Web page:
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Letter: Medical Marijuana Helps Combat Vets

“America has an opioid crisis, not a marijuana one …”

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Dear Editor,

I am writing in reply to today’s article by Laura Hudson.

I write in my capacity as a U.S. Marine, combat veteran, licensed mental health and military families’ South Carolina social worker, and the founder and director of Operation Vet Fit, a SC Charity and an IRS 501(C)(3) combat veterans advocacy agency.  I also write in my capacity as a disabled veteran who has suffered more than two decades with debilitating pain.

Ms. Hudson, your opinion piece is just that, your opinion, based on personal cognitive distortions, your own internal bias coupled with non-scientific attempts to connect marijuana to more harmful drugs like heroin (especially in the form of legal prescription opioids).  While I admire and appreciate your passion on this issue, I must at least attempt to compel you to peer through the other side of the debate regarding the efficacy of this plant, that even in its natural state provides so many with relief from pain, seizures, anxiety, nausea and so much more.

Ma’am, I am a combat veteran and gave my body up, during my best years, in the service of our great nation.  Now, as a licensed mental health provider, father of three, a husband, and a combat veterans advocate I have accumulated over twenty-five years of first hand experience as to the benefits of marijuana.  In 2015 I became one of the first to legally attain a Medical Marijuana Card in the state of Connecticut.  Within six months I no longer needed opioids to treat the pain associated with my injuries. Within a year I was off of all SSRI’s and SNRI’s.  I got my life back and my children got their father back.  I have watched this plant free our citizens from opioid addiction and have witnessed medical marijuana reshape (for the better) the lives of those using it to treat a wide range of symptoms.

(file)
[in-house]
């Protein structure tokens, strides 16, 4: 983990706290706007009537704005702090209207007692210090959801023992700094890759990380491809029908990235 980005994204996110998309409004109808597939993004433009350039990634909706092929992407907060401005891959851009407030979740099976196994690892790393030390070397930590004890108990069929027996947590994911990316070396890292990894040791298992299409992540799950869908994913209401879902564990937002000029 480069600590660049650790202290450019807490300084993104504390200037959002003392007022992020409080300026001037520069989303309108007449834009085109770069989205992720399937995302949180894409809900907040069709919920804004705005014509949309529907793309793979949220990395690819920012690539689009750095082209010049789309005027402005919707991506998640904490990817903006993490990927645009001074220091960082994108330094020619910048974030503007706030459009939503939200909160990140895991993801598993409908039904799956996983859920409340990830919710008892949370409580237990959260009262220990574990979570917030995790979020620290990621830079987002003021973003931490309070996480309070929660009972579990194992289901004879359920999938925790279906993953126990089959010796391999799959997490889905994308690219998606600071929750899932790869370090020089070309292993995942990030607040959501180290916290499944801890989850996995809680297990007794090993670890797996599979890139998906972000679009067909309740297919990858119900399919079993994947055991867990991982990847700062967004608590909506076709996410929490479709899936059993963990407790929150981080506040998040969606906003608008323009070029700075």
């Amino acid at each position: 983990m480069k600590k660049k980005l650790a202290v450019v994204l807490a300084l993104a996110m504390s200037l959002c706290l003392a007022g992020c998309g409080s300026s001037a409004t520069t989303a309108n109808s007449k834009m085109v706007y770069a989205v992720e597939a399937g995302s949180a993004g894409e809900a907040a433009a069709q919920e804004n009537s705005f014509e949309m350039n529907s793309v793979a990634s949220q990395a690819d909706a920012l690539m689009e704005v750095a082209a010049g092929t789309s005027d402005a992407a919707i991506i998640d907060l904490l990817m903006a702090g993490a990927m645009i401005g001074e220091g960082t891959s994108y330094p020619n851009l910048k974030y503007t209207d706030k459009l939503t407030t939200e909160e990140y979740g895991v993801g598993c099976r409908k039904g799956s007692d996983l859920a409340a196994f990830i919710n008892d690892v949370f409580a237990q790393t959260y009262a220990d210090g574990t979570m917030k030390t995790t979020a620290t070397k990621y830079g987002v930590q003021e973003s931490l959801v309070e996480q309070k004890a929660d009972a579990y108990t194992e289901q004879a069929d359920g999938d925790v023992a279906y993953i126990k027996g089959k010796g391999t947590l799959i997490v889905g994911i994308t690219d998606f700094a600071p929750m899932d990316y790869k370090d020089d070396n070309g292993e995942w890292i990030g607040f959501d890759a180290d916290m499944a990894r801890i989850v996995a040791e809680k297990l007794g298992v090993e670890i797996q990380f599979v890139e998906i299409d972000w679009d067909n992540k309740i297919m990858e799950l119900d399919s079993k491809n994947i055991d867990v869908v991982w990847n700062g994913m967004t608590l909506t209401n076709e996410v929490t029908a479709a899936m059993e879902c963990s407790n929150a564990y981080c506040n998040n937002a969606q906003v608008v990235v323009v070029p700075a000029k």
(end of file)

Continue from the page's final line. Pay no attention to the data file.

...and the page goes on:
Our agency boasts of no suicides amongst our combat veteran members. I have also watched medical marijuana stop multiple suicides and enable our combat veterans to reclaim their lives and find purpose. I am a first person witness to the efficacy of this plant. Now, as a South Carolina resident, I would be a felon were I to use it in this state. I love South Carolina, but since moving here I have been forced to again utilize the pills that are making so many of us sick. These legal prescriptions that I must now take to treat my symptoms have had less than desirable side effects. Such side-effects were simply not present when I had the option of medical marijuana through other legal avenues.

As far as it being a “highly addictive gateway drug” I have never used another drug that was not prescribed to me and when I could no longer use medical marijuana because I had moved to SC I did not go through withdrawal. I had a few sleepless nights (due to returning pain) that was it.  Try stopping opioids and SSRI’s and watch how withdrawal symptoms (within 4 hours) result in nausea, vomiting, depression, diarrhea, and suicidal ideation.  Please do not forget that in almost every mass killing, the perpetrator was on some form of legal prescription drug.  Marijuana alone has been associated with no such violence and no overdose deaths.

Remember, America has an opioid crisis, not a marijuana one. Perhaps you are fighting against the wrong social ill.  I welcome you to discuss this greater and remain eager to collaborate with anyone truly interested in public safety.  Especially where our current laws are not in symbiosis with current research.

Respectfully Submitted,

Daniel R. Gaita MA, LMSW
Founder & Director, Operation Vet Fit
www.operationvetfit.org

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